This, however, is wholly inconsistent with Him whose words are the. very essence of divine wisdom and knowledge; and hence, on looking a little more closely at the passage, we are led to the conclusion that the verb agapao (to love) is here intended to convey the thought of love not merely felt, but of love carried out and embodied in action; and that it prepares us for what we find in the sequel- namely, Jesus girding Himself, and washing the feet of the twelve. This, observe, was a mystical, typical action-a pledge to His own of His guardian care of them when He should no longer be with them: it showed that, as they passed through a world where they would be sure to encounter defilement, He would be at hand to wash the stains away from their feet, to keep their consciences clean, and enable them to walk worthy of their high calling as the children of God in the midst of a world sunk in iniquity. And this He would do for them as long as they needed it, even " to the end"-to the last hour of the sojourn of the Church
upon earth. For, observe, the love here expressed is by no means confined to the Apostles-it reaches to all, they being a sample at that moment of the whole elect body.
So, were we to paraphrase the closing words of this paragraph, we should express ourselves thus: " Having loved His own which were in the world, HE GAVE THEM A
TOKEN, A PLEDGE, OF HIS UNCHANGING LOVE TO THEM UNTO THE END; He showed them that, as He had loved them before, He would love them forever."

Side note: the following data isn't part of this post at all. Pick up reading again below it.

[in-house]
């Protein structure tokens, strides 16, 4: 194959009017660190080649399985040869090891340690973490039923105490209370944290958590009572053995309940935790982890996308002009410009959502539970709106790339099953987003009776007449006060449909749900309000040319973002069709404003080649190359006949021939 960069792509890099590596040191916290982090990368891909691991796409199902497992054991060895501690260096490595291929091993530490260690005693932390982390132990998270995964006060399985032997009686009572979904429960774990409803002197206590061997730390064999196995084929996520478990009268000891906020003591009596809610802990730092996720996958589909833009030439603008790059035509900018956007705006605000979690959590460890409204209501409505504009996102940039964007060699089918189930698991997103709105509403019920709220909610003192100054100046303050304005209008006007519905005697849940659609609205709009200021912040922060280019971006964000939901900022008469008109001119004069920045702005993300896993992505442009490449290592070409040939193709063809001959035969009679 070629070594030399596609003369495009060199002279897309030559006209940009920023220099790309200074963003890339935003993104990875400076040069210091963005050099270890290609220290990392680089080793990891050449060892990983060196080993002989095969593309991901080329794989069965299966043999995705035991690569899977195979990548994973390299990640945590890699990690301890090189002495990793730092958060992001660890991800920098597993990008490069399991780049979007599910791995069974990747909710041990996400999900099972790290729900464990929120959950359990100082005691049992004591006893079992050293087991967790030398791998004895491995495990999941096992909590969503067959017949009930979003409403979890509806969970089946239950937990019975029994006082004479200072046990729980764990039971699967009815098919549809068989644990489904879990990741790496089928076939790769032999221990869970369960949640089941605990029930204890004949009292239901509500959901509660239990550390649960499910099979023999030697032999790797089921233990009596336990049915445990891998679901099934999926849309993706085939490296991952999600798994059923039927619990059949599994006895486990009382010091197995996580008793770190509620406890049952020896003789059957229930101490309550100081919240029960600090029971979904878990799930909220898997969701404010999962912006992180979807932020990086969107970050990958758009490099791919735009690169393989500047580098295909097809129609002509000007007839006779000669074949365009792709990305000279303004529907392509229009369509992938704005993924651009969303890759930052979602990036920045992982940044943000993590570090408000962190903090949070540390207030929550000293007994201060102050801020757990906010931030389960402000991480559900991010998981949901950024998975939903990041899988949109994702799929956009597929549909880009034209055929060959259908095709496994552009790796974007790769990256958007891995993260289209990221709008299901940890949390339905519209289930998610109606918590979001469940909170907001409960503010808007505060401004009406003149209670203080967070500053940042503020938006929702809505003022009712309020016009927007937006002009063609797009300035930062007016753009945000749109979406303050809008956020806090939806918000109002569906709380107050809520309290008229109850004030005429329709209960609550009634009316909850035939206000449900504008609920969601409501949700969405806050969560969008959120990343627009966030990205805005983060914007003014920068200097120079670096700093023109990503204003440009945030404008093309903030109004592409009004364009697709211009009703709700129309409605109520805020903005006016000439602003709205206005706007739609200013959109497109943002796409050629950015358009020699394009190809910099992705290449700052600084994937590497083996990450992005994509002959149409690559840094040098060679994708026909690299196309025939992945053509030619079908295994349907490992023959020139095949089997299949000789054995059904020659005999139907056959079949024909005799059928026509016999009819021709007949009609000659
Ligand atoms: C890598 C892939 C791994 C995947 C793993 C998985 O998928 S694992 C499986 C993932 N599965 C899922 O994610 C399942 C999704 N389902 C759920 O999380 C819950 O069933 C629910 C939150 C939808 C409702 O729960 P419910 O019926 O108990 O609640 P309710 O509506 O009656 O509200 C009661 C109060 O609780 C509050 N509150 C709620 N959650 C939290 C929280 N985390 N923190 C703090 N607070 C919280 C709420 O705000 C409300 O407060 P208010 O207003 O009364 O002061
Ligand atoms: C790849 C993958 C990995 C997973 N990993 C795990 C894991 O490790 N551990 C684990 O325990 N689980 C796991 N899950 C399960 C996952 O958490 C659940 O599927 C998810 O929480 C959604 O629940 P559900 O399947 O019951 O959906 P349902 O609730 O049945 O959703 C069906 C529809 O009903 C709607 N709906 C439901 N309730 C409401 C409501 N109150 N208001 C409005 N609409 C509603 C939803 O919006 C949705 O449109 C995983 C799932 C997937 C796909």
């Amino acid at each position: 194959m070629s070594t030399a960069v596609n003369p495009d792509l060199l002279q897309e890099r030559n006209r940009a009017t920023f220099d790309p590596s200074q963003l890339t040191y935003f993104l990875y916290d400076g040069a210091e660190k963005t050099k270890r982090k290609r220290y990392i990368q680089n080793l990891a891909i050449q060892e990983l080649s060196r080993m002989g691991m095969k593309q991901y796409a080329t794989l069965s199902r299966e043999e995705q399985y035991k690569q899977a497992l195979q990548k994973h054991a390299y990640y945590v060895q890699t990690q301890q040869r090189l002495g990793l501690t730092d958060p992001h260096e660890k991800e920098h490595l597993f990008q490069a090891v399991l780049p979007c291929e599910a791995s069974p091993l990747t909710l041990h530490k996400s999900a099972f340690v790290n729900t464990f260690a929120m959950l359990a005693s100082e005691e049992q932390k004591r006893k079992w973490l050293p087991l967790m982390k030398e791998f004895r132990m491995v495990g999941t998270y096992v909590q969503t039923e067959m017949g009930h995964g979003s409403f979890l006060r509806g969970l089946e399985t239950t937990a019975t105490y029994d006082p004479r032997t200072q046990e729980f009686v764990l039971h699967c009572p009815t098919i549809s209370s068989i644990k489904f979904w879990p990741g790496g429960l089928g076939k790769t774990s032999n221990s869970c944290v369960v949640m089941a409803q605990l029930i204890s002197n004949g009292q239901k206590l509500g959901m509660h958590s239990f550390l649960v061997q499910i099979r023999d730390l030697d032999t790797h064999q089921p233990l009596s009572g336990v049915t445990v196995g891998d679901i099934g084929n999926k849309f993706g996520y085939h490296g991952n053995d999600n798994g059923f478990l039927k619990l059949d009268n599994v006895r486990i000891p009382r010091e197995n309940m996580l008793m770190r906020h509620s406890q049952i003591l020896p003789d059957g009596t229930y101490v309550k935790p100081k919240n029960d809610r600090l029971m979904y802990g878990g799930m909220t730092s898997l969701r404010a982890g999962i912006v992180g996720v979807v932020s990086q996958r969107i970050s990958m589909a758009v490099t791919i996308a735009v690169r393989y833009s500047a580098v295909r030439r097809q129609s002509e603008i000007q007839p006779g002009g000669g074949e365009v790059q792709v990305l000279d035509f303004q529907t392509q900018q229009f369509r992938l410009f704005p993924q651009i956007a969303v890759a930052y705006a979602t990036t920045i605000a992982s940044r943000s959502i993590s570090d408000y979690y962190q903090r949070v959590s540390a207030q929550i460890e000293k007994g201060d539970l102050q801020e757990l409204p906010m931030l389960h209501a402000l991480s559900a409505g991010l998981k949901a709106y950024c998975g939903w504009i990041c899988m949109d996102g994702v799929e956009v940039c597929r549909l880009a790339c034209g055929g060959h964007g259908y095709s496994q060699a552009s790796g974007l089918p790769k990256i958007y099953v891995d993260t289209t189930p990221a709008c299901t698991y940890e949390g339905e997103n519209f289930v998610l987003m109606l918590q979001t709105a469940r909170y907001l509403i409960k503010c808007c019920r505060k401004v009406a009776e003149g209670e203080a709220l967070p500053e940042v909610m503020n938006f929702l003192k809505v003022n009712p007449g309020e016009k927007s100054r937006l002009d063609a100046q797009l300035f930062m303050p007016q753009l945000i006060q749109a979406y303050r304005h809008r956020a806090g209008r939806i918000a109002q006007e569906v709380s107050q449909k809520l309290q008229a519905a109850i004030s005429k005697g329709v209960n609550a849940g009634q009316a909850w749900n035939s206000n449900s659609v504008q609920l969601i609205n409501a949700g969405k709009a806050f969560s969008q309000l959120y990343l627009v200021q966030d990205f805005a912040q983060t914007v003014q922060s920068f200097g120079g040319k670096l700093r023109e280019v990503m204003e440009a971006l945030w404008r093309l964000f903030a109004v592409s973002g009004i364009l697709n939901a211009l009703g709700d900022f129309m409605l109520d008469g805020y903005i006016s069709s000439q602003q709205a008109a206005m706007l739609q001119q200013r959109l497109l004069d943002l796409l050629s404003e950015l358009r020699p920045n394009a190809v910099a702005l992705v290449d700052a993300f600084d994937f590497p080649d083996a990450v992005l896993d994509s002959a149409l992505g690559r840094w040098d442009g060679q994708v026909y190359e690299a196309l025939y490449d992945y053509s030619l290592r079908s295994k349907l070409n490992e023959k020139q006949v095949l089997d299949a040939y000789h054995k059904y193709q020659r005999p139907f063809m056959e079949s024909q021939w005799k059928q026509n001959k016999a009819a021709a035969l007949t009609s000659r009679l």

And now, having explained the former of the two above paragraphs, we will proceed to the latter, in which we find that for which the first had prepared us-namely, the actual description of Christ's washing the feet of the twelve. The bare narrative, divested of everything extraneous, is as follows: " And supper being ended, Jesus riseth from supper, and laid aside His garments, and took a towel, and girded Himself. After that He poureth water into a bacon, and began to wash the disciples' feet, and to wipe them with the towel wherewith He was. girded." These are simply the facts, the two passages here omitted being each of them evidently parenthetical, and, as such, not actually needed as regards the bare history, and yet at the same time most needed in order to set forth and illustrate that love which led Jesus to speak and to act as we find Him here doing. They are as follows: First, " the devil having now put into the heart of Judas Iscariot, Simon's son, to betray him"; Secondly, "knowing that the Father had given all things into His hands, and that He was come from God, and went to God." How striking, how contrasted with each other, these two passages are! In the first we find the powers of darkness marshalling their forces-the traitor moved by the devil to compass the destruction of Jesus. In the latter we learn how the Lord at that moment, in view of His death on the cross, was realizing all that He was, and all that was His. From heaven, from God, He had come; and to heaven, to God, He was going again, there to be seated, to take His place on the throne of the Father, as Lord of all things in heaven and in earth: and He, blessed Lord! in the face of all this, in the full realization of the hatred and rejection of man on the one hand, of God's love and complacency, His full acceptance of Himself and His work, on the other-of His humiliation, in short, and His glory,. He thus humbles, He girds Himself, and washes the feet of those who were so soon to forsake Him, and one of them, alas!' to betray Him! What marvelous grace, what unspeakable love, what amazing humility! Well may we take courage and go on our way rejoicing, when we see what a Savior and Guardian we have to keep and defend us. Our object, however, is not so much to comment upon it as to bring out the structure and sense of the passage, believing that when these are discerned it will come home with fresh power to the heart. Observe, the two things which we have noted above are, the true meaning of the verb agapao (to, love), as used in this passage, and the moral connection of what we, find in the two parentheses with the action of Jesus in this scene at the supper-table. E. D.